Love

How To Play Hard To Get (And When You Should Even Bother)

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doubled image of woman looking coyly over her shoulder

I've always hated the term "playing hard to get." It sounds inauthentic and shallow.

Should you play hard to get?

There are some that argue that, yes, you should play hard to get, as it can increase the level of attraction and his interest in you. The pursuit gives evidence that he's persistent, can be a turn on for the woman controlling the narrative, and his overall effort shows the value he has for you.

But for me, the answer is a resounding no — you shouldn't play hard to get. Doing so can be confusing and may risk losing your ideal mate.

Having a strong backbone while remaining feminine is an incredibly valuable trait that will gain men's love and respect. But being fake with men just perpetuates the mistaken notion that when women say "no," it's not a real "no."

This is, frankly, wrong, and bad for all of us as women.

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For those that are into the risk, you can learn to play hard to get by using some simple tactics.

Here are four ways to honor your own needs while drawing him closer to you at the same time.

How to play hard to get

1. Put your phone away.

Don't train anyone in your life to be able to reach you at any second. This eliminates the expectation that you'll always text back right away and gives him some room to miss you and wonder what you're up to.

Space and time in a new relationship are excellent things.

2. Refuse to clear your schedule in anticipation of seeing them.

Have you ever fallen into the trap where you meet someone new and all of a sudden you are hoping they'll make plans for Friday, so you turn down girls' night? Because you were hoping that maybe he would want to hang out?

Start making him fit into your schedule, instead of vice versa. Don't be so quick to throw yoga class under the bus to hang out. If he wants to see you, he'll make the time.

The key here is authenticity. If you are free on Saturday, tell me the truth. If you aren't, don't cancel any plans to hang out with Mr. New and Shiny.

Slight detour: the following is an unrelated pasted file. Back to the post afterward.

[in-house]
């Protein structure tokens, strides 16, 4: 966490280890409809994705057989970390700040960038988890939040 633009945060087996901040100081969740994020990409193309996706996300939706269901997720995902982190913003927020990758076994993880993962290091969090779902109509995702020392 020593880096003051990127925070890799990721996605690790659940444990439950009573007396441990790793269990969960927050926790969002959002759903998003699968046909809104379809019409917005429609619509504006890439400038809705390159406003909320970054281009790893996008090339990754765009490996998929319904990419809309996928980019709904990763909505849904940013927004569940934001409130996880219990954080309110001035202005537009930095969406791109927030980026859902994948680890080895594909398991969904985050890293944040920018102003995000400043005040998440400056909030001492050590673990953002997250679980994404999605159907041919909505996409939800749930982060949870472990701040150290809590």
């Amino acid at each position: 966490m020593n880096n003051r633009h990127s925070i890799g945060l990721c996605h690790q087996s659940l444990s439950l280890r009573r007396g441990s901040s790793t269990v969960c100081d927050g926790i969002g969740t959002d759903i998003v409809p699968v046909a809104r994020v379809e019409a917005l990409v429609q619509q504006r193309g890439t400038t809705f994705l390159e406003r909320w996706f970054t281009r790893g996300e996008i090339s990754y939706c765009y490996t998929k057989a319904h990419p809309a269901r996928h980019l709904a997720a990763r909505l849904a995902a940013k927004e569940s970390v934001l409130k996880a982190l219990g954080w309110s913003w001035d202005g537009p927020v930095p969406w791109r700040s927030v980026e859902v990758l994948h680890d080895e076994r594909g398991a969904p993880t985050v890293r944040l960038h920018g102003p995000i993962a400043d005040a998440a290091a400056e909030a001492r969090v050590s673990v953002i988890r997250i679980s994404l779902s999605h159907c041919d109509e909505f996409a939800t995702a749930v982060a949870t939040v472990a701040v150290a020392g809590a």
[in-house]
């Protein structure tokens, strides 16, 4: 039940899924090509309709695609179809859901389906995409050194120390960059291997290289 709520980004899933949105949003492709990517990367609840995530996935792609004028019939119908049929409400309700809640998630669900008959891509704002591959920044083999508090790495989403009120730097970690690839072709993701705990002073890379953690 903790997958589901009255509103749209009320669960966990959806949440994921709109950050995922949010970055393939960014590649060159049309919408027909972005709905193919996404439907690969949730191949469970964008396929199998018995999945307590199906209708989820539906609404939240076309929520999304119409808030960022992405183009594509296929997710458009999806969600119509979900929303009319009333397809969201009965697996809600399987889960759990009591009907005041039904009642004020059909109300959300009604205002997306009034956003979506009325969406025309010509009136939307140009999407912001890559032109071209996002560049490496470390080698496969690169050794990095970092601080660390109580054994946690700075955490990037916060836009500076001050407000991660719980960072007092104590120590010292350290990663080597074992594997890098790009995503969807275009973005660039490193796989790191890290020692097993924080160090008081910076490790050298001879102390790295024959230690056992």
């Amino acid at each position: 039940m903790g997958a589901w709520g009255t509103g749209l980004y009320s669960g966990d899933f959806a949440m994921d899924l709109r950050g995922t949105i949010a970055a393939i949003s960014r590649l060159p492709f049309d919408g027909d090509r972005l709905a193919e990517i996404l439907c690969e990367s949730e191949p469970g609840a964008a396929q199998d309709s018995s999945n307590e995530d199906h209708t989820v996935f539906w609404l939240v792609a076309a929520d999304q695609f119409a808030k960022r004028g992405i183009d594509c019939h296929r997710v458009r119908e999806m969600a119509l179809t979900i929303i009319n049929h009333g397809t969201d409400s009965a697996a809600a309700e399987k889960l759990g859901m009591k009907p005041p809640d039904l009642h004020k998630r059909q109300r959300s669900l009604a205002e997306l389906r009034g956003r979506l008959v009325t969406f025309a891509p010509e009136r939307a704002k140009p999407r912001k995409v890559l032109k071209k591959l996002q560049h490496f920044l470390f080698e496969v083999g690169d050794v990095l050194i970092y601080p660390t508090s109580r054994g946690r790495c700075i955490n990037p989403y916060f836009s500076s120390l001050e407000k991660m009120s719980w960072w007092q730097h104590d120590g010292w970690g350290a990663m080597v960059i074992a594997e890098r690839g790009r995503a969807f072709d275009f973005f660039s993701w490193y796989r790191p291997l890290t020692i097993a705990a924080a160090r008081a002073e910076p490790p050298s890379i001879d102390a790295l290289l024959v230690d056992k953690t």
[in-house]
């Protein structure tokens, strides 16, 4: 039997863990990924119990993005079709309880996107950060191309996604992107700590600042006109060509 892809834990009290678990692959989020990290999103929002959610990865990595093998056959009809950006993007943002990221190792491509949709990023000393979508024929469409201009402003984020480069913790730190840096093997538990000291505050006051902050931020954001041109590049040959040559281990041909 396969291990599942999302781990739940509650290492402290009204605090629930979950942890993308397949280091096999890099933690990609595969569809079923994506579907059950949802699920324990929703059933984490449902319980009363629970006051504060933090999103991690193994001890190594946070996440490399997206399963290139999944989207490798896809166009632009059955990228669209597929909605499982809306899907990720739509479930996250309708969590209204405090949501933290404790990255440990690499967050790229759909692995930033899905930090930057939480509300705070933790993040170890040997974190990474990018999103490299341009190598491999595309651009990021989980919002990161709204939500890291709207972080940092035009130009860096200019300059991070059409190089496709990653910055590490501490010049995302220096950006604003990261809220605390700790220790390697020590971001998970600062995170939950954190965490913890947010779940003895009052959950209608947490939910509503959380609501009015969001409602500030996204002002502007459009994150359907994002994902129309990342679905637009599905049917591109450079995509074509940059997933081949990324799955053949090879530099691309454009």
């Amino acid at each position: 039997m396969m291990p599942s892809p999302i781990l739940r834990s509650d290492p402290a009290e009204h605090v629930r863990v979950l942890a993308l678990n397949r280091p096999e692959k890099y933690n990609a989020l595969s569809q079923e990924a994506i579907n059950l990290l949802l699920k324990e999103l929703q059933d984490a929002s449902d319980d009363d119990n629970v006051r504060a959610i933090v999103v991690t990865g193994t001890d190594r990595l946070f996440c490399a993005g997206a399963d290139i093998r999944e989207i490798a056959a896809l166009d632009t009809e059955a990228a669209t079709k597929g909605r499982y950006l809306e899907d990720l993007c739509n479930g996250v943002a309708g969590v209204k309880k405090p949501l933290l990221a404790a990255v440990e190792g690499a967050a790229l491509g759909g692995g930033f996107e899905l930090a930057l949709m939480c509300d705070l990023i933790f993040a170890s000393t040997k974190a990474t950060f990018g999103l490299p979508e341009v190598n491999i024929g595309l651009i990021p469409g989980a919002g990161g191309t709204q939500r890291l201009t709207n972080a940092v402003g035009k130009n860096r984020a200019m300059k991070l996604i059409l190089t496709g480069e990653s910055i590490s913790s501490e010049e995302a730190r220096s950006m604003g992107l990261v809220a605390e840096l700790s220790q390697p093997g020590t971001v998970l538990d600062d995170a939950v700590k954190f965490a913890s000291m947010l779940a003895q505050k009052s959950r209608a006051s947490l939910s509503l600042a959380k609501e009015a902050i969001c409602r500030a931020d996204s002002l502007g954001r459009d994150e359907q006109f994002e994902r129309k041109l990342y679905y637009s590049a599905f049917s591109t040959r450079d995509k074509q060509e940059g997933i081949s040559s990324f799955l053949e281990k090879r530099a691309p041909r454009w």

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3. Maintain your boundaries.

Be polite with men, but firm. If you're going to your weekly pottery class and he begs you to cancel, give him an alternate day to go out. Don't cave into giving up your interests.

Also, don't start inviting yourself into his life. Don't assume that you both are spending time together unless that is the actual plan.

4. Do what you authentically think is fun.

If you're having fun on the date, have fun on the date! Laugh and play. People don't do it enough.

As someone who has always been accused of being "too serious," I've found that lightening the mood really goes a long way toward building rapport with men. Then, if you didn't have the love match you were hoping for, at least you both had a good time and created a nice memory.

Genuinely having a good time has an additional benefit, and this is that men are incredibly attracted to happy women. In the long run, drawing him closer because of your genuine zest for life will make him fall for you like a ton of bricks.

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Being hard to get is valuable. Playing hard to get is cheap.

If you start out a relationship with a gimmick, you have to maintain it. Otherwise, the relationship suffers. However, this is vastly different than actually being hard to get.

Being hard to get is a state of mind whereby you honor your own needs over those of someone else. You have enough self-esteem and confidence to not concern yourself with engineering your interactions with men and just have interactions with men.

When you're really interested in someone you just met, it's important to express the interest in getting to know them, but not clear off your schedule for the next month in hopes he'll want to hang out.

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Elizabeth Stone is an author, dating, and personal development coach who helps women restore themselves to help improve their relationships.

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